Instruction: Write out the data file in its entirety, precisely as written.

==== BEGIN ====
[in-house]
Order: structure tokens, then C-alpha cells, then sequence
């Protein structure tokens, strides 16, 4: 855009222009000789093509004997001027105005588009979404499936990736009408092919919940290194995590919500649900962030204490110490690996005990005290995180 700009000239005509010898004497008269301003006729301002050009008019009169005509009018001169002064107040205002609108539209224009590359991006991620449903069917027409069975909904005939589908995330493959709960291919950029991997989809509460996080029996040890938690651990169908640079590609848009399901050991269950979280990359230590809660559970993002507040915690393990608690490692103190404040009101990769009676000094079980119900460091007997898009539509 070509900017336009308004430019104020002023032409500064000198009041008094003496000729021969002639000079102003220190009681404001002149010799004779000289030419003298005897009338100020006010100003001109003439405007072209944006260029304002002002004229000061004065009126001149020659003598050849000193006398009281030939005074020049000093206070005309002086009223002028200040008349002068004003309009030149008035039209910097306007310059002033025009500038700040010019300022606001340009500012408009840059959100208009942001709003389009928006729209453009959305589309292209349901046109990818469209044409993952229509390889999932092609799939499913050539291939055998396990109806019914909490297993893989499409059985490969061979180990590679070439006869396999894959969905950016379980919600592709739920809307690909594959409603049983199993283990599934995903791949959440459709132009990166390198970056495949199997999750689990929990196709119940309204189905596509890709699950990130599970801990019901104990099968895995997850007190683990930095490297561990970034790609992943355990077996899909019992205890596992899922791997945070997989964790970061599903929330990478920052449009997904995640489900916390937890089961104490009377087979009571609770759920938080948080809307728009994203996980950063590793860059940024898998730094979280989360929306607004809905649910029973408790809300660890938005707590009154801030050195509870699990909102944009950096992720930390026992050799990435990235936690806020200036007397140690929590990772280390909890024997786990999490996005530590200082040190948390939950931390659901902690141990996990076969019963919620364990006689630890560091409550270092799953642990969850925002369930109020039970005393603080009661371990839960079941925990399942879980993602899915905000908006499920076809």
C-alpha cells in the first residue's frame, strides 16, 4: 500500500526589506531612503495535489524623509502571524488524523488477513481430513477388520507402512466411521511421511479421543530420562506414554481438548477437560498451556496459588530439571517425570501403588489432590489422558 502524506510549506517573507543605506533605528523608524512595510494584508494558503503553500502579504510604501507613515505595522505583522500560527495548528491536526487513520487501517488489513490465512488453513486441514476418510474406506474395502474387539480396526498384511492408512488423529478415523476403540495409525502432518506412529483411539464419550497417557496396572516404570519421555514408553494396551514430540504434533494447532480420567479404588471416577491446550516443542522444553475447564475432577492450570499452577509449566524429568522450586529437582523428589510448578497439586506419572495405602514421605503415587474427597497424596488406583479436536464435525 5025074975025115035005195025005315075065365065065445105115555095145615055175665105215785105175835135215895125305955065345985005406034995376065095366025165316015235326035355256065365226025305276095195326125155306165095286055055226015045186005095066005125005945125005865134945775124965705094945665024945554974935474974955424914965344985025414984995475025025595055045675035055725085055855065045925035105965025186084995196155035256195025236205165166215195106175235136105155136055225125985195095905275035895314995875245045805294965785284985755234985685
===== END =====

[in-house]
Order: structure tokens, then C-alpha cells, then sequence
């Protein structure tokens, strides 16, 4: 855009222009000789093509004997001027105005588009979404499936990736009408092919919940290194995590919500649900962030204490110490690996005990005290995180 700009000239005509010898004497008269301003006729301002050009008019009169005509009018001169002064107040205002609108539209224009590359991006991620449903069917027409069975909904005939589908995330493959709960291919950029991997989809509460996080029996040890938690651990169908640079590609848009399901050991269950979280990359230590809660559970993002507040915690393990608690490692103190404040009101990769009676000094079980119900460091007997898009539509 070509900017336009308004430019104020002023032409500064000198009041008094003496000729021969002639000079102003220190009681404001002149010799004779000289030419003298005897009338100020006010100003001109003439405007072209944006260029304002002002004229000061004065009126001149020659003598050849000193006398009281030939005074020049000093206070005309002086009223002028200040008349002068004003309009030149008035039209910097306007310059002033025009500038700040010019300022606001340009500012408009840059959100208009942001709003389009928006729209453009959305589309292209349901046109990818469209044409993952229509390889999932092609799939499913050539291939055998396990109806019914909490297993893989499409059985490969061979180990590679070439006869396999894959969905950016379980919600592709739920809307690909594959409603049983199993283990599934995903791949959440459709132009990166390198970056495949199997999750689990929990196709119940309204189905596509890709699950990130599970801990019901104990099968895995997850007190683990930095490297561990970034790609992943355990077996899909019992205890596992899922791997945070997989964790970061599903929330990478920052449009997904995640489900916390937890089961104490009377087979009571609770759920938080948080809307728009994203996980950063590793860059940024898998730094979280989360929306607004809905649910029973408790809300660890938005707590009154801030050195509870699990909102944009950096992720930390026992050799990435990235936690806020200036007397140690929590990772280390909890024997786990999490996005530590200082040190948390939950931390659901902690141990996990076969019963919620364990006689630890560091409550270092799953642990969850925002369930109020039970005393603080009661371990839960079941925990399942879980993602899915905000908006499920076809």
C-alpha cells in the first residue's frame, strides 16, 4: 500500500526589506531612503495535489524623509502571524488524523488477513481430513477388520507402512466411521511421511479421543530420562506414554481438548477437560498451556496459588530439571517425570501403588489432590489422558 502524506510549506517573507543605506533605528523608524512595510494584508494558503503553500502579504510604501507613515505595522505583522500560527495548528491536526487513520487501517488489513490465512488453513486441514476418510474406506474395502474387539480396526498384511492408512488423529478415523476403540495409525502432518506412529483411539464419550497417557496396572516404570519421555514408553494396551514430540504434533494447532480420567479404588471416577491446550516443542522444553475447564475432577492450570499452577509449566524429568522450586529437582523428589510448578497439586506419572495405602514421605503415587474427597497424596488406583479436536464435525 5025074975025115035005195025005315075065365065065445105115555095145615055175665105215785105175835135215895125305955065345985005406034995376065095366025165316015235326035355256065365226025305276095195326125155306165095286055055226015045186005095066005125005945125005865134945775124965705094945665024945554974935474974955424914965344985025414984995475025025595055045675035055725085055855065045925035105965025186084995196155035256195025236205165166215195106175235136105155136055225125985195095905275035895314995875245045805294965785284985755234985685